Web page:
Last year, the Government promised the United Nations it would develop a national strategy to address racial discrimination and racism.
The problem is, nobody knows about it, or what the Government is going to do.
Ministers are yet to announce publicly what a national strategy might look like.
AUT senior lecturer Dr Heather Came is organising one of the largest anti-racism and decolonisation campaigns in New Zealand.
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Is New Zealand a racist country? “Yes,” she said. “You can see racism across our public sector, in our institutions, in school curriculums, playgrounds, on the streets.”
Came had a stark warning about the Christchurch mosque attacks in 2019. “Until we address the underbelly of racism and white supremacy in New Zealand, at any time it could happen again.”
She said the Government needs to act. “What we need is a national action plan to end racism in all of its forms, including institutional racism and everyday racism,” she said.
The Race Relations Day on March 21, Tiriti-based futures + Anti-racism 2020, includes webinars focused on topics such as how to deal with your racist uncle, Islamophobia, white privilege, spikes in racism during a crisis and how racism affects health.
Came said it’s a chance to listen to one another and to learn. “Hopefully, people will be moved to act to challenge racism when they encounter it,” she said.
Came has focused her academic career on institutional racism for more than a decade. She took a case to the United Nations Committee on the Elimination of Racial Discrimination in 2017, with a group of campaigners to highlight several issues, including racism.
The committee made a raft of recommendations.
Its first concern was the lack of a national action plan on racism. It identified an accelerated pace of demographic changes in New Zealand’s population and a plan was needed to deal with it.
Commissioner Meng Foon said the Human Rights Commission, various United Nations bodies and community groups have been calling for anti-racism action from the Government for years.
He backs a national action plan on racism and is keen to take a leadership role to work with others.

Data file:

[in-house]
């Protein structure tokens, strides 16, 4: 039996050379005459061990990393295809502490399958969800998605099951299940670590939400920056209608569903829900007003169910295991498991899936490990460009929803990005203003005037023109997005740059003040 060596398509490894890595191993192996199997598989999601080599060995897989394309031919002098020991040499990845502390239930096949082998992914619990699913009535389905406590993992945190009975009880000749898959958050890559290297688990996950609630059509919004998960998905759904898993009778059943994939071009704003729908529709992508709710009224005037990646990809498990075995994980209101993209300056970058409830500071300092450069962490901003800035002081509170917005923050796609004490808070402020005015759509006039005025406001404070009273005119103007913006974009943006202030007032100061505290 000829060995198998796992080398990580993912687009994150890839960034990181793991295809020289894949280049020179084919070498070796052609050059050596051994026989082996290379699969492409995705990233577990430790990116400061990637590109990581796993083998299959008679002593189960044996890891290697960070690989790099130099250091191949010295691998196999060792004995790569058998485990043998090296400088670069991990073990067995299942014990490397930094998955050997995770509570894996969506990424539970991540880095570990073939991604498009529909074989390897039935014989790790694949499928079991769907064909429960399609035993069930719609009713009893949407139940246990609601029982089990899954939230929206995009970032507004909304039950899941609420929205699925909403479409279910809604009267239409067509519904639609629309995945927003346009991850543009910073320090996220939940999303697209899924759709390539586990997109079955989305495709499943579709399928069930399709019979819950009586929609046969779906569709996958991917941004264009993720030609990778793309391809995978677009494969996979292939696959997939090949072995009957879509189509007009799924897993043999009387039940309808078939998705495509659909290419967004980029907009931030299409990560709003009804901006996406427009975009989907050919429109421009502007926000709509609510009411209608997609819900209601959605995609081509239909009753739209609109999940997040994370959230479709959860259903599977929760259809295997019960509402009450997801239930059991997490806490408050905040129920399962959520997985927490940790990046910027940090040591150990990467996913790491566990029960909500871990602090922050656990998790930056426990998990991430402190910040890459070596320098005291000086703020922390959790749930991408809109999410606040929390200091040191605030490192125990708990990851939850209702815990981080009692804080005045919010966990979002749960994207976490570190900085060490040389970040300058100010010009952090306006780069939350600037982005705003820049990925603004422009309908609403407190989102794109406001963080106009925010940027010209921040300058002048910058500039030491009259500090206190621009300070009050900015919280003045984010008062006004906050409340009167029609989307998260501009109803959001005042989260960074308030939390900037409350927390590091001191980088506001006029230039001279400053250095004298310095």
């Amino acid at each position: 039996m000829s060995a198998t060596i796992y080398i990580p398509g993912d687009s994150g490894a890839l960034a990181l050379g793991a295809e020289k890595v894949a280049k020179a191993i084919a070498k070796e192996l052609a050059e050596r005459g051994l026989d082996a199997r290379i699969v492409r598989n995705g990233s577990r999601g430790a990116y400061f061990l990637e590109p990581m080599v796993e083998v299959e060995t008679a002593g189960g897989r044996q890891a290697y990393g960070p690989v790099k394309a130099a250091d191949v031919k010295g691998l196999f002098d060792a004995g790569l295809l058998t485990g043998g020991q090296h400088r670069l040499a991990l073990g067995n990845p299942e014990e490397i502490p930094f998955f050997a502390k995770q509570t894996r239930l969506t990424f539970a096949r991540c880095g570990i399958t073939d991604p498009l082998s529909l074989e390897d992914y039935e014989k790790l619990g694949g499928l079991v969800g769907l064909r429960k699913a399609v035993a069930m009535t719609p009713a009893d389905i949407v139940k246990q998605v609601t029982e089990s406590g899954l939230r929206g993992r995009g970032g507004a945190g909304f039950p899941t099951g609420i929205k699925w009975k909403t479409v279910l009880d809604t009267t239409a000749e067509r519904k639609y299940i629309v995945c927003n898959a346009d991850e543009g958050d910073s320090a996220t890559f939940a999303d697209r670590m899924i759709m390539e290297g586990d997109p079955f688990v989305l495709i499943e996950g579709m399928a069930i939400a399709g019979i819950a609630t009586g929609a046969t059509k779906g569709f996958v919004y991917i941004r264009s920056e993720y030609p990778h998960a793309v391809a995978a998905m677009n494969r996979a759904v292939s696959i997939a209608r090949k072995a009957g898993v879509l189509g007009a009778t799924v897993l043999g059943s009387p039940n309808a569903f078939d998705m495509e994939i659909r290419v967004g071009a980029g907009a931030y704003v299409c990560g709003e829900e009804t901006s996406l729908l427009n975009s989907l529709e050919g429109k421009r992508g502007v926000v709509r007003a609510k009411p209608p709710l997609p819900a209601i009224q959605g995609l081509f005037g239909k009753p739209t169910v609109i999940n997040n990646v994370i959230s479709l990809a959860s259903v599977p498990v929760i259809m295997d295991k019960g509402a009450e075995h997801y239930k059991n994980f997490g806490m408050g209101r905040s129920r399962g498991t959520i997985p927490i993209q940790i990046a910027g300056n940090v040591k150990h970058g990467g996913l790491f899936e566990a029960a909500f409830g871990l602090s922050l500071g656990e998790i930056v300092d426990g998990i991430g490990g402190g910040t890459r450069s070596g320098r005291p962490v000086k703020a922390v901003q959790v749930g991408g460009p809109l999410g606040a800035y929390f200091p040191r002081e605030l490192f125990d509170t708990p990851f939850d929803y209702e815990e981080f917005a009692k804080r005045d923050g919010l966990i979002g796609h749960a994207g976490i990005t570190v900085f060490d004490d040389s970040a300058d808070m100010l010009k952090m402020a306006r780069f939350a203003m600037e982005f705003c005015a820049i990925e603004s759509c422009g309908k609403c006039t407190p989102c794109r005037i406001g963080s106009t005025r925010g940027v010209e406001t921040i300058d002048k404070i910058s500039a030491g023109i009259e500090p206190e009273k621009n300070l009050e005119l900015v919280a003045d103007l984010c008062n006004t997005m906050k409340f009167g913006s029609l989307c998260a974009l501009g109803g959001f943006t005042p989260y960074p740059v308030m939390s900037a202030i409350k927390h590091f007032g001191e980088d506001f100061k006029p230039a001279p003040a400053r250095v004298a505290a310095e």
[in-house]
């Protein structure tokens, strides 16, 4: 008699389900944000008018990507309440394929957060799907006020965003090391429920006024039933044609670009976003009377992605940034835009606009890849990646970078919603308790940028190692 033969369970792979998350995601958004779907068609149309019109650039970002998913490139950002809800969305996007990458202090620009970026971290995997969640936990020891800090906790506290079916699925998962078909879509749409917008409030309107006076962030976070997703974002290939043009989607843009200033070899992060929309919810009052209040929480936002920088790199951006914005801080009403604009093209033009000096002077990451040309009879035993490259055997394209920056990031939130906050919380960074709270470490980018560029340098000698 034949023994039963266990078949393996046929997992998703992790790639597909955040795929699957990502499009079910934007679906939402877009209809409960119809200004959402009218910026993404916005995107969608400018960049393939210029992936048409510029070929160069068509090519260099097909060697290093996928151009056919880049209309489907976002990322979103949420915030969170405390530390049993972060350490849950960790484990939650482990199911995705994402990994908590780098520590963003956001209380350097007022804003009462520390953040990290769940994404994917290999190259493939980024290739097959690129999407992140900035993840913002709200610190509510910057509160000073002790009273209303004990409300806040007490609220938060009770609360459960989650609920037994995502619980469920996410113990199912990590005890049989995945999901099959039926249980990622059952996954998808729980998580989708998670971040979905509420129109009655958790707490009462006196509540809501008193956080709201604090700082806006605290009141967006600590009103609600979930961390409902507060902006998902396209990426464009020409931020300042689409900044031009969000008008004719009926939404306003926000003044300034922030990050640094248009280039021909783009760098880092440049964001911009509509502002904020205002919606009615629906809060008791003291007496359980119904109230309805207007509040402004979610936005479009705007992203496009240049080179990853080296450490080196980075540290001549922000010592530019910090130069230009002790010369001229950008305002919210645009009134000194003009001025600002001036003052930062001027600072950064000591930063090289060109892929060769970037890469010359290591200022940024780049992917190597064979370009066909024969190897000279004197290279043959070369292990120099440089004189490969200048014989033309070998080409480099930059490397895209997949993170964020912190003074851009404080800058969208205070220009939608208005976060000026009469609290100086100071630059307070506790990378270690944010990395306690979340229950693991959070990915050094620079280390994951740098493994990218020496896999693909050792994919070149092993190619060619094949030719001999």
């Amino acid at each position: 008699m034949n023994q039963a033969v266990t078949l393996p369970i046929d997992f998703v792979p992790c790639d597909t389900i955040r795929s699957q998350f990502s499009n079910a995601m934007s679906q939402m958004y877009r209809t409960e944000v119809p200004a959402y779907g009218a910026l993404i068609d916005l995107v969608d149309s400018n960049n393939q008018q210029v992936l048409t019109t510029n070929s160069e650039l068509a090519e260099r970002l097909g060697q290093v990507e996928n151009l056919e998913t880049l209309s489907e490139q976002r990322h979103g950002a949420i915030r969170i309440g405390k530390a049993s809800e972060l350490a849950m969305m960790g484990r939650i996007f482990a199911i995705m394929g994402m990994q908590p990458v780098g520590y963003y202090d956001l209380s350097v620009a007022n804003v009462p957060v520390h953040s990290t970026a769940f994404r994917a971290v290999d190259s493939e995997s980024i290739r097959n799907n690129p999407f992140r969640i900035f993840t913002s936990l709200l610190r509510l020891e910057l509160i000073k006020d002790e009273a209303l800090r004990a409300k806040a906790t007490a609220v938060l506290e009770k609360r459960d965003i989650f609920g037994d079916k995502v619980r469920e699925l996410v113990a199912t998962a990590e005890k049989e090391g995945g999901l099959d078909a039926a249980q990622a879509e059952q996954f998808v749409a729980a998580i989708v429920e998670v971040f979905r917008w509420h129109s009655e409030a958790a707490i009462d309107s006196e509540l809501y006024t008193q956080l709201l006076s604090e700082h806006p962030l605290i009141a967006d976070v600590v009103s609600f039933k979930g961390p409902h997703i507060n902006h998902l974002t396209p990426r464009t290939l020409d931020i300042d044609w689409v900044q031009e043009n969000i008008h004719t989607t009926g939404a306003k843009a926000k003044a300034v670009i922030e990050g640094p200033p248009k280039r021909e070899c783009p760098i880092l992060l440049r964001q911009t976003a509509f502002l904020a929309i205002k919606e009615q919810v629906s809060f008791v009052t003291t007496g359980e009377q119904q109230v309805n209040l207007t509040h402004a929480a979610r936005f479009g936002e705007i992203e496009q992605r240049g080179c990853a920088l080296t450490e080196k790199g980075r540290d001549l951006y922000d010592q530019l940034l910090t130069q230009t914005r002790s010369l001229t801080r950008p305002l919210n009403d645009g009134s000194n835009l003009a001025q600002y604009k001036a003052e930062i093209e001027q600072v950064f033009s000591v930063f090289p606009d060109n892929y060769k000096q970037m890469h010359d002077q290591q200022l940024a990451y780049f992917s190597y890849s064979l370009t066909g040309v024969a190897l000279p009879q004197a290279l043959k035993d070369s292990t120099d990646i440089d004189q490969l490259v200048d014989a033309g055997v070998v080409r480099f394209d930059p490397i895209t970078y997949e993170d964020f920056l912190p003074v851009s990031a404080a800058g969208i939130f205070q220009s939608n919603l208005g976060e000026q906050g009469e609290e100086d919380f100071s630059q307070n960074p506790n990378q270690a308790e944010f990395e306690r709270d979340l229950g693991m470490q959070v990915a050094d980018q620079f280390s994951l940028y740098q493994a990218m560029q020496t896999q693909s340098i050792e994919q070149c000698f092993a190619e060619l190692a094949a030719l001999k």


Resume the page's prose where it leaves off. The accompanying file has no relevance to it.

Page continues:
“Let’s not put these actions off any longer. Remember, we don’t need to wait for a final plan to be developed, adopted and implemented by the government, before we act,” Foon said.
“All people should and must take action against racism in all its forms – now. Since the Government and other parties are already working on initiatives, I expect those activities will be rolled into and reflected in a final plan.”
Ethnic Communities Minister Jenny Salesa said the Government has been listening to ethnic communities, Māori and Pasifika, who have raised issues of discrimination and racism to be addressed as a society. “Our Government takes combating racism very seriously,” Salesa said.
She said public services and schools are being transformed to be more culturally aware and responsive.
As part of the healing process following the Christchurch terror attack, Salesa said the Government engaged with the Muslim community and other faiths. In April last year, $1.4 million was provided to build stronger inter-faith connections.
The Ethnic Communities Development Fund went from $520,000 to $4.2m annually for social inclusion, community development, education and employment initiatives.
“We are proud of our actions to help build a more inclusive and harmonious Aotearoa New Zealand,” Salesa said.
Came said the mosque attacks last year forced the Government to act. It had been warned about racism and its effects for decades by Māori. Muslim women told the government hate was being directed at them years before the Christchurch terror attack.
She said there is a group of organisations trying to gain momentum and build anti-racism capacity but without government buy-in they can’t make sustained change.
“At the moment we’re sitting here in the absence of a planned approach,” Came said.
The UN Committee on the Elimination of Racial Discrimination recommended in 2013, the Government review the adequacy of its legislation to address and sanction racist hate speech and incitement to racial hatred.
The Government finally committed to reviewing hate speech laws after the terror attack in 2019.
“I confined the review to issues associated with sections 61 and 131 of the Human Rights Act and received advice on that in December. I am considering that advice,” said Justice Minister Andrew Little.
“This is not work that can or should be rushed and I am considering all matters very carefully. I expect that a decision will be made public within weeks.”
Came said there are a hundred shades of racism. It’s not just hate speech the Government needs to focus on.
“We need that plan. This is an issue affecting all New Zealanders.”
In 2015, Came co-wrote a paper about what should be in a national plan to end racism. Some of the intellectual work for the Government has already been done, she said.
“We need a planned approach because it’s not going to spontaneously stop,” Came said.
“We can be one of the first to eliminate institutional racism and hate speech and all of the other things that are the underbelly of New Zealand society. I believe we can end racism.